Joined: 23 Feb 2008
Location: Las Vegas, NV
Styles: Shindokan Saitou-ryu [Shuri-te/Okinawa-te based]
|Posted: Sun Sep 14, 2014 10:15 pm Post subject: Close Range Space Management
|This post was originally published as an article in a dedicated KarateForums.com Articles section, which is no longer online. After the section was closed, this article was most to the most appropriate forum in our community.
The walls are closing in! They'll change constantly due to you and your opponent, but close range space management requires fortitude that's not lacking. Not all martial artists have the nerve or the inclination to engage in combat in close ranges. It takes experience, knowledge and courage to remain collected and driven before an unswerving opponent. However, these spaces must be controlled by you if you're to achieve effectiveness; therefore, success against any close range situation. Proximity given is proximity taken. You must control the center and the spaces that you occupy, whether it's by your own design or by the maneuvering your opponent.
Space management is a torrent tornado that seeks out its next target wherever it may or may not be. Its next victim is sought after in the complacent mindset of those who carelessly transition to and fro in a haphazard fashion.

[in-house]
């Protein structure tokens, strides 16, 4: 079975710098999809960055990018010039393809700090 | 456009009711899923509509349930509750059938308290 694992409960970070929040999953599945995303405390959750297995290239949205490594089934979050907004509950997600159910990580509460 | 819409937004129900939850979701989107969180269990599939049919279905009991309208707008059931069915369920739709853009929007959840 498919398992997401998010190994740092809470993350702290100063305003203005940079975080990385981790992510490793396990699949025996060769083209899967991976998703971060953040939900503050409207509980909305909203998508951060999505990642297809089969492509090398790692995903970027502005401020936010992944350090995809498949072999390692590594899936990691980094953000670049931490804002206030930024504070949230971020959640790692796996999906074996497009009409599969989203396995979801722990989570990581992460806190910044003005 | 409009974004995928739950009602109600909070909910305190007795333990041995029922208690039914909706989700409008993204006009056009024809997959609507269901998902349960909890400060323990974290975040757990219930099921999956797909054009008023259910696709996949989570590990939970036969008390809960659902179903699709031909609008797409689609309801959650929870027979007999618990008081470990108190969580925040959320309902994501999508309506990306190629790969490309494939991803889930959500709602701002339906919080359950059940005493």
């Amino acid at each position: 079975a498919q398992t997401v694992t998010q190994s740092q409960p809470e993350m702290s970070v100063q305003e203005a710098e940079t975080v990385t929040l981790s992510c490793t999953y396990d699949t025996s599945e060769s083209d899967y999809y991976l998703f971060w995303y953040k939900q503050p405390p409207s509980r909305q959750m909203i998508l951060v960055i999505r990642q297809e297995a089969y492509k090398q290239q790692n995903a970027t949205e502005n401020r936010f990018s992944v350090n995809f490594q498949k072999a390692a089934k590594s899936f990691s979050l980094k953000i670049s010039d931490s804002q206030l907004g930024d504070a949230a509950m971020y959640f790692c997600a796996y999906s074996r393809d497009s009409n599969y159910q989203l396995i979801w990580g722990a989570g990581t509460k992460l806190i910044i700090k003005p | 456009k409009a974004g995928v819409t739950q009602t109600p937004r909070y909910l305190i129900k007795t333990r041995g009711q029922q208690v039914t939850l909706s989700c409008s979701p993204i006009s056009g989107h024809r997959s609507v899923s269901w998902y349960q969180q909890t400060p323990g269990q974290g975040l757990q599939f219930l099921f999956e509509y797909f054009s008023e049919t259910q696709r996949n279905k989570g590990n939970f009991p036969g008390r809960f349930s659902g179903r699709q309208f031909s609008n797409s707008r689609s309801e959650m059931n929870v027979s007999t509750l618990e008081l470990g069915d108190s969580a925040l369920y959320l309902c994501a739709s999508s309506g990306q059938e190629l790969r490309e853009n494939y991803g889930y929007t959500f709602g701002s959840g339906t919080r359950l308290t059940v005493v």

Immediate spaces can be found in five immediate areas initially; whereas, there is a sixth space that might not be immediately obvious. It's the space that's on the outer rim. This sixth space, in my humble opinion, is chosen by your opponent(s) as a safe haven for their burning retreat as you press forward. You must always remember that this sixth space can be a trap; to lure you out of your comfort zone. Angling directly, as well as indirectly within the center space, all the while your opponent remains unbalanced, while you achieve transitional movements to recapture the center. However, these spaces aren't constant and/or immediate, nor are they long lasting. These spaces appear as fast, if not even faster, as they disappear, without warning. Close range space management can erode into the abyss, to never be seen again. And by then, it is way too late.
Using the diverging radial diagram below to illustrate those manageable spaces, we can see many things that must be controlled. It's the center, as indicated below by "YOU," that must manage spaces 1, 2, 3 and 4. Beside those spaces, one will have to also manage the center - the "YOU."